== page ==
BUY IT, BURN IT, SKIP IT: Actress, Melvins, Born Ruffians

[Photo by Will Bankhead]

As we all know by now, new releases hit record store shelves and digital download services each Tuesday. That’s why self-titled presents the following every week: a new release you’d be stupid not to own (Buy It), one worth checking out if you’re curious (Burn It) and something you should avoid at all costs (Skip It). Simple, ain’t it?

Actress, Splazsh (Honest Jon’s)
Darren Cunningham is what we like to call a “weird dude”–the kind of producer who intentionally pushes his mixes well into the red and sees nothing wrong with dropping an extended drone edit during a peak dance party set. He did the latter in the middle of a rare New York appearance last Sunday night and, well, it kinda cleared what was left of the floor. That said, Splaszh–Cunningham’s second Actress LP, and first for Damon Albarn’s label–is not a difficult listen any more than his live sets are. It’s just a profoundly psychedelic one, a murky, mid-fi descent into madness that includes heady bits of distorted house (“Senorita,” “Lost,” “Always Human”), ambient soundscaping (“Futureproofing”), post-punk instrumentals (“Maze,” “Purrple Splazsh”), industrial strength electro (“The Kettle Men”) and full-on sound installations (“Casanova,” “Supreme Cunnilingus”).

Needless to say, it’s nearly impossible to digest in one sitting, but that’s the point–the very reason this is easily one of most engrossing albums of the year.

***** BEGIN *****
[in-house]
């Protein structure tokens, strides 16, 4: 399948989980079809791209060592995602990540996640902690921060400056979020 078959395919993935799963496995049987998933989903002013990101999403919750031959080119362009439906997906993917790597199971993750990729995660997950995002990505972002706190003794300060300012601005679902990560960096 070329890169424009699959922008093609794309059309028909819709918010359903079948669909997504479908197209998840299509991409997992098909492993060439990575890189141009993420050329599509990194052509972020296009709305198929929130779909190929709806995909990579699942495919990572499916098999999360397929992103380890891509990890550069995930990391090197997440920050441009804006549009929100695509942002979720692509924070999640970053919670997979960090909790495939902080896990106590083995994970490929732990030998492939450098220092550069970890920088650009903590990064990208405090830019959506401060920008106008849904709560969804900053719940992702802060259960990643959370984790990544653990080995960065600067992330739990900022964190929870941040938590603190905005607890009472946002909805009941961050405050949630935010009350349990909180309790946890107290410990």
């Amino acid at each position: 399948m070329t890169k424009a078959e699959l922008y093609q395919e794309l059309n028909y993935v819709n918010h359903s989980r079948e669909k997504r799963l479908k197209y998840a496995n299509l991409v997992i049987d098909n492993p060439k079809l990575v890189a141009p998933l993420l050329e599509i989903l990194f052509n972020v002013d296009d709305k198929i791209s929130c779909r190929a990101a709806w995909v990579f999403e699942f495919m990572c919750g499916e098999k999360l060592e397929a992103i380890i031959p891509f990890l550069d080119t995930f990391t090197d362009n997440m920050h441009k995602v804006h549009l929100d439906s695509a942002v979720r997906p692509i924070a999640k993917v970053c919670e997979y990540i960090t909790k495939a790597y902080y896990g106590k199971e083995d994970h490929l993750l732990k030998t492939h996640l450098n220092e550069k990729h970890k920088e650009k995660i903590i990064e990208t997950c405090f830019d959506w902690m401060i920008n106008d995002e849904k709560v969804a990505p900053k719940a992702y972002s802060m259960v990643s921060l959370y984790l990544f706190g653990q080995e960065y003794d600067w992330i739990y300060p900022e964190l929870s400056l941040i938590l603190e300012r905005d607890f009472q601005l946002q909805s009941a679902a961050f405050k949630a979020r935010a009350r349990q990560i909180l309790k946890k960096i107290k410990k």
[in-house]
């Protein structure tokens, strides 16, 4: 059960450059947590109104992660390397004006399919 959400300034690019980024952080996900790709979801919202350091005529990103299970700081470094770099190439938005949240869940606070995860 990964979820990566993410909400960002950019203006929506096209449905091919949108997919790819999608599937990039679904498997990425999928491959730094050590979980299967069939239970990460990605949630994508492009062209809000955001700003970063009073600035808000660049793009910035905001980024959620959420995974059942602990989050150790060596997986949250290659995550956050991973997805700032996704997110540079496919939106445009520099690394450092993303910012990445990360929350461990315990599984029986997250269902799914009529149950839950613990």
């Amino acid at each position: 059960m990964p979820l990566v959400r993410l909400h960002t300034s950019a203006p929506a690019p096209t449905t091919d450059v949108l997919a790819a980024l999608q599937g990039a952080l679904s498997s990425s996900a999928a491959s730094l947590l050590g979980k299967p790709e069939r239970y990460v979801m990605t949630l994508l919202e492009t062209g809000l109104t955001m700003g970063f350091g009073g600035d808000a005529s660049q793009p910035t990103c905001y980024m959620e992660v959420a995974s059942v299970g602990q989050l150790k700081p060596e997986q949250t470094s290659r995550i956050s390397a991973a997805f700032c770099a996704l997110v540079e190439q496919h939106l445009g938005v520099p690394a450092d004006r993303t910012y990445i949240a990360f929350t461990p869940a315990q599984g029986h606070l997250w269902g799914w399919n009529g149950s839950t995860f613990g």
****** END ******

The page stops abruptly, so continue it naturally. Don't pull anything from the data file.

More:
Melvins, The Bride Screamed Murder (Ipecac)

If you’re not sure whether you like the Melvins by now, then their twentieth album–at least we think it’s their twentieth; we kinda lost count–isn’t going to make up your mind for you. While Spin claims it’s their “poppiest release yet,” The Bride Screamed Murder is really just a slight refinement of what’s been working in the band’s favor since bassist/vocalist Jared Warren and drummer Coady Willis (the core members of Big Business) joined King Buzzo’s ranks a couple records ago. Meaning: lots of La Brea Tar Pit licks, careening canon ball beats and hydra-headed howls, with enough unexplained phenomena (a twilight zone take on “My Generation”; the marching orders of “The Water Glass”; the church choir leads and utter creepiness of “P.G. x 3”) to remind you that this isn’t just another slab of wanton sludge metal.

Born Ruffians, Say It (Warp)

Maybe it’s a British thing–a love of lean indie rock we can’t even begin to understand. Or maybe Born Ruffians really is as irritating as our immediate reaction (“turn that boring, whiny crap off!”) suggests it is. Either way, it’s hard to believe that Say It comes from the same label that released Flying Lotus, Gonjasufi and Autechre–all essential listens–earlier this year. Come to think of it, let’s pretend this never happened. The following video is rad, though…